I’ve told you before, friends: Moltmann’s collection of sermons, The Power of the Powerless, is so very good. Honestly, just go order it. You can send me a thank you note. Today’s excerpt is from his sermon on Moses based on Exodus 4:10-16, entitled “The Calling of the Unworthy.” I want to post the whole thing, honestly. But I’ll do my best to give you the essence here. He’s talking about Moses whining to God and basically throwing up every excuse to get out of this job of saving the people by confronting Pharoah.
To put it bluntly from the outset, it is an embarrassing and irritating episode. The bards of world literature usually draw a tactful veil over weaknesses of this kind. So if anybody is looking for heroes in the struggle for emancipation and liberty (either because he would like to be a hero himself, or just because he would rather pass the job to someone else), he would do better to stop listening at this point and look elsewhere…
There he stands, this hole-picking grouser, with his endless new objections; this drip, with his self-pity and his continual whining at the God of hope, calling in question the whole liberation of his people through his excuses… Moses does not want to be a prophet. He is absolutely determined not to be a hero. And the Lord has to conjure up ideas in plenty before he can turn this mulish farm worker into the leader of national liberation.
This Moses is certainly not Michelangelo’s superman. And he does not resemble the great liberators of the nations either. He is merely a shepherd without any possessions, a poor old man who wants to be left in peace, and not to have anything to do with the insane demands his Lord proposes to make on him. And when it really comes to the point, he is a hard-boiled egoist, for whom hope is no principle at all. This is the lamentable creature with whom the Lord is going to bring about his revolution, lead his people to freedom and create salvation for the nations!…
If we put ourselves in the place of the men and women who were hungering for freedom and waiting for their liberator, then their initial reaction was probably: if we have to depend on a wash-out like this, we shall never be free. The Lord would have done better to look for someone else- a type like Joshua or David, a man at least, someone with strength, courage and good will, not this aging, handicapped shepherd from the desert, who is not even willing to take on the job…
The dreams of the powerless are beautiful dreams. But the real story of Moses and Israel’s exodus ran quite differently. It was human, earthly… Why did (the people of Israel) think it was important to tell their children about the great liberator’s ugly little weaknesses? The first reason is quite simple. The cult of the individual, the deification of persons, was forbidden in Israel. It was not Moses who led the children of Israel to freedom; it was the Lord… The second reason is that the Lord does not liberate people through miracles of power and eloquence or any other conjuring tricks which really paralyze the liberty of human beings. He frees people through people, with all their handicaps, with their signs of age and their disabilities. This is comforting, but not only that: it is salutory as well… Moses is like you and me. Liberation comes on limping, human feet, for it is liberation by the human God and not by inhuman idols.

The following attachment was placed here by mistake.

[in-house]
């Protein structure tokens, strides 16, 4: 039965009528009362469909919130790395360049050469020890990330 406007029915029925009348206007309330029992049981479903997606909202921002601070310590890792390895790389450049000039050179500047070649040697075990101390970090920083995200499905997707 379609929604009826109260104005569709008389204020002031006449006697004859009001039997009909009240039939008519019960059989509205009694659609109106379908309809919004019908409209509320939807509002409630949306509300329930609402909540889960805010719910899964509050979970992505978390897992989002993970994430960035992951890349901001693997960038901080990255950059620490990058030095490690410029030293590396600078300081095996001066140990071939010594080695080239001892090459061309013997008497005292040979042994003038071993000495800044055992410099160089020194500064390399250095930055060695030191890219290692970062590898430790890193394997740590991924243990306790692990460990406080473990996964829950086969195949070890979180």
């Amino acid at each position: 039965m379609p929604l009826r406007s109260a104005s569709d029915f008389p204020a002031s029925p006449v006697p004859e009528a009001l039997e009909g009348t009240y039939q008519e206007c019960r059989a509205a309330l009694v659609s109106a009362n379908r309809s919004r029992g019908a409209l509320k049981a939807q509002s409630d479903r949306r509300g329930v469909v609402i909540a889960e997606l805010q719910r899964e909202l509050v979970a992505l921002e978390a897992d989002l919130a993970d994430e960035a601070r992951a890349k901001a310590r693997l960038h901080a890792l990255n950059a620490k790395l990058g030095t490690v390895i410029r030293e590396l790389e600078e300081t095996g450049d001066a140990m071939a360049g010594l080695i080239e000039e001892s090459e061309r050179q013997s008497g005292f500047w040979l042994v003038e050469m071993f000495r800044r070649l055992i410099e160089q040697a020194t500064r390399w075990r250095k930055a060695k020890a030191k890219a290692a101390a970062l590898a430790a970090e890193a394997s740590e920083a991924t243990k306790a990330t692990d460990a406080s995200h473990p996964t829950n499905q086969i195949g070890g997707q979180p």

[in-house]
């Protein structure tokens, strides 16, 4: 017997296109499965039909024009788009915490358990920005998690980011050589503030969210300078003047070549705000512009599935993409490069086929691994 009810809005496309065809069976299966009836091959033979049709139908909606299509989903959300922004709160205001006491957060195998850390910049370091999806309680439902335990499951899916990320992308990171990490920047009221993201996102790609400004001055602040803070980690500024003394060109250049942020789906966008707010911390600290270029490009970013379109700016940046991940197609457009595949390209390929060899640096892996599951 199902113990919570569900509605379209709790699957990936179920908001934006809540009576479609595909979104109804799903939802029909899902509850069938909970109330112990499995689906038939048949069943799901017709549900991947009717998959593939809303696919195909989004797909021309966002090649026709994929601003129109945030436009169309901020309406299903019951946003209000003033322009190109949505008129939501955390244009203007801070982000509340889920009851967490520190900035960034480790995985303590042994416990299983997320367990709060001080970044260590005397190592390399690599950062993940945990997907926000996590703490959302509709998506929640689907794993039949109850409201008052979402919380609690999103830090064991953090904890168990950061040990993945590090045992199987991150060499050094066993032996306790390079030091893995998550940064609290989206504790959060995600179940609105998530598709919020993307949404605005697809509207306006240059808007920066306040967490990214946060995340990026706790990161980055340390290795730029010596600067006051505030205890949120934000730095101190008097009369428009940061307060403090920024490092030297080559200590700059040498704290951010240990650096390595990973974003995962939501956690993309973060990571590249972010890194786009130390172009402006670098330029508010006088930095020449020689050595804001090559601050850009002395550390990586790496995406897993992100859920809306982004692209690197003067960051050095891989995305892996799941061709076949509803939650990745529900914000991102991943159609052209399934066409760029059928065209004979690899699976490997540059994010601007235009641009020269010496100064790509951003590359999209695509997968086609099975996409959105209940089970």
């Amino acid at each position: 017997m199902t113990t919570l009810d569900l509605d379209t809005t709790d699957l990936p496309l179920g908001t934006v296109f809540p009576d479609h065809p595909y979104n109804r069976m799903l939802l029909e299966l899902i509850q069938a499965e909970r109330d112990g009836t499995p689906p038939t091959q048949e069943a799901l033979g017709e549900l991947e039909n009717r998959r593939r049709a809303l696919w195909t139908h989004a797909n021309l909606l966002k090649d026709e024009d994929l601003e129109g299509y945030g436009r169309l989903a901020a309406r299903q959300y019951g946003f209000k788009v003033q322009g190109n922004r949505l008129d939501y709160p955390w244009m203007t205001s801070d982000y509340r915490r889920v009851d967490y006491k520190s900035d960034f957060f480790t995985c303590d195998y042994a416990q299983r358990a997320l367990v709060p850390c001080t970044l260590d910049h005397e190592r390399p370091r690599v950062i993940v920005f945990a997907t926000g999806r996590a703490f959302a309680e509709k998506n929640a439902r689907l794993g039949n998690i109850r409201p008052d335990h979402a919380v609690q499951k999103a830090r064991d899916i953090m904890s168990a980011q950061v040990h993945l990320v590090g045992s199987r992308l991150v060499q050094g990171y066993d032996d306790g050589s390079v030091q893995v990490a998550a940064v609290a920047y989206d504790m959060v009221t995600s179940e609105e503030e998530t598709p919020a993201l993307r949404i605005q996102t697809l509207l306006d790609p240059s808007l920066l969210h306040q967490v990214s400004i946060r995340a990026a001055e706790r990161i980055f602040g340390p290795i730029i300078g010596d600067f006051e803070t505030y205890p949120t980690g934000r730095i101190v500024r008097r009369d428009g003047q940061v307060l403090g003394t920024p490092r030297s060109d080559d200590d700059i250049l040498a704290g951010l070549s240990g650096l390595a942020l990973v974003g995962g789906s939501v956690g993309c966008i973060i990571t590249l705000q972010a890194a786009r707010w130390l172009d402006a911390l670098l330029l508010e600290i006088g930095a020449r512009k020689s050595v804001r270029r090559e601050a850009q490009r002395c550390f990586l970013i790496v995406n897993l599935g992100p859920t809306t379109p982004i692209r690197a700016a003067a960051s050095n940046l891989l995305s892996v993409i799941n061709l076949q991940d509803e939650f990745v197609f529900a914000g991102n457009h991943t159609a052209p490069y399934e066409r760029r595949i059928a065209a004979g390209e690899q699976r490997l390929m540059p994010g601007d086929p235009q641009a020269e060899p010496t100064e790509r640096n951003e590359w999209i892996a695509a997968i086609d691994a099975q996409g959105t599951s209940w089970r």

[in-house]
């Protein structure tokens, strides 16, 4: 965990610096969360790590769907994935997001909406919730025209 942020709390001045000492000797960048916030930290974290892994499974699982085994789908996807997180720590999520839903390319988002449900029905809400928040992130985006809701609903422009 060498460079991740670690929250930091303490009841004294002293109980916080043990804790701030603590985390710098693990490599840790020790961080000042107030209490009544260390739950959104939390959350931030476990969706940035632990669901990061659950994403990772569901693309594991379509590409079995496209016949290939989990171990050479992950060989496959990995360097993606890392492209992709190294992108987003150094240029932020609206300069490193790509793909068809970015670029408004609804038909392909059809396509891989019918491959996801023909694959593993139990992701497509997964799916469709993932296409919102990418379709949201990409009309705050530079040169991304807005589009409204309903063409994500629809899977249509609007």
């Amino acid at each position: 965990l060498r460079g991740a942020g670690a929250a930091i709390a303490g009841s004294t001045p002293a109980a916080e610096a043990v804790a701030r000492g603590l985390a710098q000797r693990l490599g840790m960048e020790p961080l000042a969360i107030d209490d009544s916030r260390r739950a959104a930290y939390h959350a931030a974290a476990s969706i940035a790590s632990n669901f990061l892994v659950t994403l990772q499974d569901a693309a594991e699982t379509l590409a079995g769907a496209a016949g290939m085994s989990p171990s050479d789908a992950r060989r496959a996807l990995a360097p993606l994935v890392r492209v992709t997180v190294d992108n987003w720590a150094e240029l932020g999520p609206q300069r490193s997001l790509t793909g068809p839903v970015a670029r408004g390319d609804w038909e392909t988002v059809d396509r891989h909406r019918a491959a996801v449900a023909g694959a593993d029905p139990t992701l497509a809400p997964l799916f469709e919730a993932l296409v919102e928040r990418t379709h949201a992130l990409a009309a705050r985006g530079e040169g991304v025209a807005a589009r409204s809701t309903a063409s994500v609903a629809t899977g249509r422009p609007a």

Ok, let’s start at that first section, where Moltmann just calls us to the CARPET about our hero worship. We either want to be heroes, or we want someone else to be the hero so we can be let off the hook. Let’s take a moment and let that one sink in a while. Maybe bring to mind your mental news feed, and how you are reacting to the news in the world today. I tend to think I’m fairly eyes-open about hero worship and their dangers, but I confess that lately I’ve been waiting for heroes to come and fix the mess of racism in America, and the refugee crisis across the world, and also the circus of American politics. I’ve been accidentally envisioning one person as the hope, one person to lead, one person who might help us turn these ships around. And look- Moltmann is right about this. This is a fool’s errand, and we cannot dream beautiful dreams that get us nowhere. First of all, if we get one person, s/he will be a human person and likely someone who’s as unwilling to do this impossible work as the rest of us. The comedy of this story is that God can hand over magic tricks aplenty and most of us are still going to go, “Uh, nope, uh uh. I still can’t do this job.” And second, it takes so much more than one person. No such luck if we’re trying to get off the hook.
Honestly, I don’t know what’s worse: people who are so desperate to become a hero, or people who are so determined not to be. Scripture has stories of both, and both kinds of people went through a kind of breaking-open, an eventual resolved giving in, before the situation changed. In times of crisis, the world needs limping leaders, it seems. Leaders who are so beyond their own capacity that they cannot do anything but resign themselves to a bigger power than their own delusions of grandeur, or their own stubbornness to sit on the sidelines.
The Lord does not liberate people through miracles of power and eloquence or any other conjuring tricks which really paralyze the liberty of human beings. These theatrics paralyze our liberty, because they distract us from the task at hand, which is just as arduous and impossible as it has ever been. God frees people through people. It is an embarrassingly rickety kind of system.
Except it’s the only thing that works.